Post Of The Week – Saturday 4th February 2017

1) Split Brains

This article introduces some recent research involving split brain patients which on the face of it challenges the way in which we think of these patients. Its findings suggest that their consciousness is less divided than is suggested by the research of Sperry and Gazzaniga. In the end, there may be a simple explanation for this. Nevertheless, this research is useful in showing us that research with split brain patients is still being done and still raised important questions.

2) Genetic Basis For Depression

This article reports on research in Scotland identifying a gene possibly linked to depression. What’s interesting is the method used: “Regional Heritability Mapping or RHM, which can notice small contributions from rare genetic differences that together have a significant impact”. There is also the size of sample: 20,000 volunteers from the Generation Scotland project. This shows where research in this area is going.

3) A Couple On Autism

This video shows how research from the Institute Of Psychiatry, Psychology and Neuroscience has been used by the charity Autistica as a basis for some community work from employees of Deutsche Bank. It’s an example of collaboration between the academic community, a voluntary organisation and a big company. It shows how science works now.

This article looks at how women recovering from anorexia nervosa display characteristics associated with autism in relation to food. There is evidence of brain changes in these women which are typical of women with autism but not of men. Fitting this together in order to make sense is, as the article indicates, the challenge now.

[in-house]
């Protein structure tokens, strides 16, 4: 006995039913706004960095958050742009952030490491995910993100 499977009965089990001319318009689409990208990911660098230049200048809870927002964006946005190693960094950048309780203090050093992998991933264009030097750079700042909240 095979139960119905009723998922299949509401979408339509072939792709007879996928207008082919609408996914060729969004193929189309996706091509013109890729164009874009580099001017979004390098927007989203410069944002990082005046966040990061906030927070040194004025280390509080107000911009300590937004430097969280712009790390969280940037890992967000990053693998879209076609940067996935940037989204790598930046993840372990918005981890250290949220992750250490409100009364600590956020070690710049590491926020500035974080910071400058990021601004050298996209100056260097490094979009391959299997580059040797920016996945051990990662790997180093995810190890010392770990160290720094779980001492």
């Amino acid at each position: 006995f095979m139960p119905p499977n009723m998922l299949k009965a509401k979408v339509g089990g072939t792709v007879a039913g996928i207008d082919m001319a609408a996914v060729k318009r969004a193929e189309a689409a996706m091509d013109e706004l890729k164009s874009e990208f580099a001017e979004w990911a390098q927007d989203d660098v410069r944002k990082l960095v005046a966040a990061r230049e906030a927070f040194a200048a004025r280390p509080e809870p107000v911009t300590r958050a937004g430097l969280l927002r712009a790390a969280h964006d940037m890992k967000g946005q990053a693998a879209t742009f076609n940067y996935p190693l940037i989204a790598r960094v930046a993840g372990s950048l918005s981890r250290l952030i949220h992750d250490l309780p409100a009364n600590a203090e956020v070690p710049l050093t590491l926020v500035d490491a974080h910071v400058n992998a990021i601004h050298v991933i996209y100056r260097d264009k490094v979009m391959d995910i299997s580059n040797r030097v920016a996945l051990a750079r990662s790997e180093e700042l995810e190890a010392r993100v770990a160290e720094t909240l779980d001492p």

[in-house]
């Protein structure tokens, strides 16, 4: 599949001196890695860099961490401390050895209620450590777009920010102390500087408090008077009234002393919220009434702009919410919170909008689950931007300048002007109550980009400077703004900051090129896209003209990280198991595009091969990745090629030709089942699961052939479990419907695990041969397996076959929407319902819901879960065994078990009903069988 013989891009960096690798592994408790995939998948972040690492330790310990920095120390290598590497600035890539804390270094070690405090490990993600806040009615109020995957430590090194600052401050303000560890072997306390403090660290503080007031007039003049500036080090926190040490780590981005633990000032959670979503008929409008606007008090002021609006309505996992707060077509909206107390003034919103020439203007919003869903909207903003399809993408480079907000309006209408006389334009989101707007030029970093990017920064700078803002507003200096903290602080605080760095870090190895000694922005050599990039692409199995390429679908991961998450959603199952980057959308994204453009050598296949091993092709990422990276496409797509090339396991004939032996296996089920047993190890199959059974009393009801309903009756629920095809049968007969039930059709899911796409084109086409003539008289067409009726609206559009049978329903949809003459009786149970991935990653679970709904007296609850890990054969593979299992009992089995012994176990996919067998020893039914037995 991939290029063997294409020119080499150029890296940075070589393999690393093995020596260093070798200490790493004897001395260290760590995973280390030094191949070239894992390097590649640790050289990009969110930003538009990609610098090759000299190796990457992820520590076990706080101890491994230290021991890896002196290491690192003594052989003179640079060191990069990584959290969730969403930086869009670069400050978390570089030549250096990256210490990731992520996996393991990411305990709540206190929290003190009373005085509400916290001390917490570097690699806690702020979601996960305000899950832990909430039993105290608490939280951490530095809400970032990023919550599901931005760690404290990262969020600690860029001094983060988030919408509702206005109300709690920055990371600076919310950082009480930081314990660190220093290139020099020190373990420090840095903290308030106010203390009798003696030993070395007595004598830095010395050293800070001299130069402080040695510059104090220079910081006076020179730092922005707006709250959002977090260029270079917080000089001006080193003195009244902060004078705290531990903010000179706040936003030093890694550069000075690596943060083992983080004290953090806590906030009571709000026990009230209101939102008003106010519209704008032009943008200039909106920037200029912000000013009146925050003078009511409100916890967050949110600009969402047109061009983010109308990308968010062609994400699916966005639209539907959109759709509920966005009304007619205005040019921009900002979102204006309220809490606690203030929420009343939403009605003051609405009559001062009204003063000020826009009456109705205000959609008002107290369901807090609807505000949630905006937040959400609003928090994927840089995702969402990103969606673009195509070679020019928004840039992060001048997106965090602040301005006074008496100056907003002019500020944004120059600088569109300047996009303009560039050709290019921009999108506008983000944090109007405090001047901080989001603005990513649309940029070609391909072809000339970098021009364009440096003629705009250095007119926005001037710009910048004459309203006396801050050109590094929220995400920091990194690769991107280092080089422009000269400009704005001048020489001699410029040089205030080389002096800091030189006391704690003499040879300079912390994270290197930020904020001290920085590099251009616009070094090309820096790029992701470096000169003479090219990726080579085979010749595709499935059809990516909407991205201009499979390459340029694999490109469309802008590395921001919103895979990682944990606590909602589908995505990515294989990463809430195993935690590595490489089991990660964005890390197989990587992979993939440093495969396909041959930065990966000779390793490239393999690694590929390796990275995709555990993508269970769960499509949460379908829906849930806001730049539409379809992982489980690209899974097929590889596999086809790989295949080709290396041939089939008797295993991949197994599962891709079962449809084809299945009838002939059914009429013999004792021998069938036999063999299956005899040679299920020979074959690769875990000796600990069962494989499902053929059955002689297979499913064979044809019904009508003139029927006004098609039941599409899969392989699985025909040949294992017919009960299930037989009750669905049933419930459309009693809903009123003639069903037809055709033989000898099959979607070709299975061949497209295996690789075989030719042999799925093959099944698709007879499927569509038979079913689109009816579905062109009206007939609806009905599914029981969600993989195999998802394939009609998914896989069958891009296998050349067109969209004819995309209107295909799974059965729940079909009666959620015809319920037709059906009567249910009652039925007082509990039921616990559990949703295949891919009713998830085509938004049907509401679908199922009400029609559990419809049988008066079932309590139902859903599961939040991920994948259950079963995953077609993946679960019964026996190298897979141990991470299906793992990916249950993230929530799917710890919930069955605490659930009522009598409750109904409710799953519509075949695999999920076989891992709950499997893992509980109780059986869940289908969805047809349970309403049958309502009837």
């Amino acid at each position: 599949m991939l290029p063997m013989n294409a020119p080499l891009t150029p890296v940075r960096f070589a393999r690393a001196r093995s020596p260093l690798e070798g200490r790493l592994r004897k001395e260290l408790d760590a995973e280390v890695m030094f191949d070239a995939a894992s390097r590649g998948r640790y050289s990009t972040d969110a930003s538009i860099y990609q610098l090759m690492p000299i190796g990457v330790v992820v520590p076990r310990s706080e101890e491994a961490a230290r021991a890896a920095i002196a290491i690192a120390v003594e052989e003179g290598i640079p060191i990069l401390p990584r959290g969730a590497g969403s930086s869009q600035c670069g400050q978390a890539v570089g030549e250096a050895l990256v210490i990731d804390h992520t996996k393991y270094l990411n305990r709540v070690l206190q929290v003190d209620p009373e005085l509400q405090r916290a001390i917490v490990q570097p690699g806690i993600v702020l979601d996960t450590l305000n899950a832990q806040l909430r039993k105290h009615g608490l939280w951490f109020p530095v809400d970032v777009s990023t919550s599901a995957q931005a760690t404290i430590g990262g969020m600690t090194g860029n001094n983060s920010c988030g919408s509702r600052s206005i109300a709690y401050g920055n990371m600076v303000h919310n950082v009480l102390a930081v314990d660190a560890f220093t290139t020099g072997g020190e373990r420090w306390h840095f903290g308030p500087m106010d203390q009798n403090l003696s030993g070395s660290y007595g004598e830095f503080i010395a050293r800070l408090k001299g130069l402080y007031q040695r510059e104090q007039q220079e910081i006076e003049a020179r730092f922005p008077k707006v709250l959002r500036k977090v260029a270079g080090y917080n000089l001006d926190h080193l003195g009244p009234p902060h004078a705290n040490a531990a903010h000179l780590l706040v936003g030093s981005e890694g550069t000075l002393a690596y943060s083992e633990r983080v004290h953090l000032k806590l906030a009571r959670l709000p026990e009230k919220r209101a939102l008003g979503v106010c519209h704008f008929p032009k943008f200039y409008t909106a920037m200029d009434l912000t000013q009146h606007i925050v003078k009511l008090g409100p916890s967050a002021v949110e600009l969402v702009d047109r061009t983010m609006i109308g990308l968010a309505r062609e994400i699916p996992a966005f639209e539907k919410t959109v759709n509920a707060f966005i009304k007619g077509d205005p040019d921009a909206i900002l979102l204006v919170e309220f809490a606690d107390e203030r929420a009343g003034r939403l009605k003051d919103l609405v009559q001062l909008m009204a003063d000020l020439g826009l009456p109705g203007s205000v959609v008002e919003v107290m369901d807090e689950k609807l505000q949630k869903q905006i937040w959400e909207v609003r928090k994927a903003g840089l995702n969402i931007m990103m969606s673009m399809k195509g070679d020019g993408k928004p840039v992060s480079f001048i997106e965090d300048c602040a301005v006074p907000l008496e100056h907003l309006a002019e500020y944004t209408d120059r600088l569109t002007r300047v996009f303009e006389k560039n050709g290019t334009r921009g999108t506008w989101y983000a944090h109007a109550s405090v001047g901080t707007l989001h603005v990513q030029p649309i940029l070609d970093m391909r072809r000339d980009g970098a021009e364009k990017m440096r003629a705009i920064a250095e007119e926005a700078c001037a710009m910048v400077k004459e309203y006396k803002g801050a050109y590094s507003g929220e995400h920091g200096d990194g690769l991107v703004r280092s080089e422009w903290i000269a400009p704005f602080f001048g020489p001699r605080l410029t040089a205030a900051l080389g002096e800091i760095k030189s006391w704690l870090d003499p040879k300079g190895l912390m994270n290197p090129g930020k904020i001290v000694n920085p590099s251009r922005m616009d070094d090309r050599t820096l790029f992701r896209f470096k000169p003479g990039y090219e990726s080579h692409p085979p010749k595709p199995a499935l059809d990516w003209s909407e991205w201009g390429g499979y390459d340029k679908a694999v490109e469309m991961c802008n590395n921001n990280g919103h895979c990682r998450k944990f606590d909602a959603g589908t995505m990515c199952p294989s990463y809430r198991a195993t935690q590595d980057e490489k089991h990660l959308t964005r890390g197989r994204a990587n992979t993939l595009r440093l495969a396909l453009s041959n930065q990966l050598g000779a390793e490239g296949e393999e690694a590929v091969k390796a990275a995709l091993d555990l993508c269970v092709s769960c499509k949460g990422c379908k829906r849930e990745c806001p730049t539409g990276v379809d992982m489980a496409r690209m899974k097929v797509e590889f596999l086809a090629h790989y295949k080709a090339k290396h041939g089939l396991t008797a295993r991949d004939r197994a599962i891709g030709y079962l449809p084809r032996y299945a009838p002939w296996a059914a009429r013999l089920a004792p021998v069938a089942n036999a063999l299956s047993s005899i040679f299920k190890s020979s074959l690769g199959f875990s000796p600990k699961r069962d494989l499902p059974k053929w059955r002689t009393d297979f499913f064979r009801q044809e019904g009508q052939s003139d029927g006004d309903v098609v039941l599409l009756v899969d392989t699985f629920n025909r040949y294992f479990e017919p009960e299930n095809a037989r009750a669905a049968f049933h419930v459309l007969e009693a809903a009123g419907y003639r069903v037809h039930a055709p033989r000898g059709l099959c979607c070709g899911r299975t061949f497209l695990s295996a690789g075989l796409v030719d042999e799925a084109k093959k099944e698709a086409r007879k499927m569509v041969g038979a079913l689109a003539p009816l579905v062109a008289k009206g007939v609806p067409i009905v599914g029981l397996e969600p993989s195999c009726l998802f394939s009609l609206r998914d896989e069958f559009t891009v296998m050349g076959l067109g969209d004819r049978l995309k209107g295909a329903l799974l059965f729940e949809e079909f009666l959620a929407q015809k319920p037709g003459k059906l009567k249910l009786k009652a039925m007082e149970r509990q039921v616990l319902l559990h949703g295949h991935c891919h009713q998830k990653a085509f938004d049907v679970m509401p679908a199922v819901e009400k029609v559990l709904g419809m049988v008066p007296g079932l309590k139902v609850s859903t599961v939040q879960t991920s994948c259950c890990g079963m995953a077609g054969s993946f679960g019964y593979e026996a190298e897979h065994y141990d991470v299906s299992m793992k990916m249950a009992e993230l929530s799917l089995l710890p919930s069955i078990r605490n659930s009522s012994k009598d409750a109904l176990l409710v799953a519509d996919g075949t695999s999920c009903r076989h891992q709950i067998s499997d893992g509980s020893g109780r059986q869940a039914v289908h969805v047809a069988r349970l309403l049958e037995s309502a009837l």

4) A Fear Of Feeling Guilty

This article explains how OCD is related to guilt sensitivity. Guilt sensitivity is a measure of how much people fear feeling guilty. The issue isn’t how much guilt you feel but how you relate to those feelings. There is correlational evidence here. Levels of guilt sensitivity are related to OCD symptoms related to compulsive checking. Because the evidence is correlati0nal, we cannot make assumptions about cause and effect. High levels of guilt sensitivity may be a consequence of OCD rather than a cause. This does however open up possibilities for therapy.


5) Synaptic Homeostasis Hypothesis

We make connections by day as we learn. We dissolve those connections as night as we sleep. This idea about why we sleep is explored in this article by Mo Costandi. The evidence is based on analysis of the brains of mice. The interesting questions come at the end. Once we can see synaptic reduction as a result of sleep, how it works and how this is connected to how we learn and remember become the interesting questions.


6) Uta Frith

Here is Uta Frith talking about autism and several other things.


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